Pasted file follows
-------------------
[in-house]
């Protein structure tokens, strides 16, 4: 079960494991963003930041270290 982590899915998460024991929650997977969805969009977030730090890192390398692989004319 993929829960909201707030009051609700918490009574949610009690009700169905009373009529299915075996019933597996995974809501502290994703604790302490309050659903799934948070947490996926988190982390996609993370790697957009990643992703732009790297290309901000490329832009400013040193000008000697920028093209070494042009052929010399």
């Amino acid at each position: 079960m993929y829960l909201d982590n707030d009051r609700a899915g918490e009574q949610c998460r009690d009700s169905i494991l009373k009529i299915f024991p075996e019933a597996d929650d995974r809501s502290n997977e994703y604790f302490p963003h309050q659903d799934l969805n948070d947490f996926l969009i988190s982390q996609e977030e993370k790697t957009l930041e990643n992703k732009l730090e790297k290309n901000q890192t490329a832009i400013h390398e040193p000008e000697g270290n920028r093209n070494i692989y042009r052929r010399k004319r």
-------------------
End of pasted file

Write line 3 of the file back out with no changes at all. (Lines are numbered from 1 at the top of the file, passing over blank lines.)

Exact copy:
């Amino acid at each position: 079960m993929y829960l909201d982590n707030d009051r609700a899915g918490e009574q949610c998460r009690d009700s169905i494991l009373k009529i299915f024991p075996e019933a597996d929650d995974r809501s502290n997977e994703y604790f302490p963003h309050q659903d799934l969805n948070d947490f996926l969009i988190s982390q996609e977030e993370k790697t957009l930041e990643n992703k732009l730090e790297k290309n901000q890192t490329a832009i400013h390398e040193p000008e000697g270290n920028r093209n070494i692989y042009r052929r010399k004319r």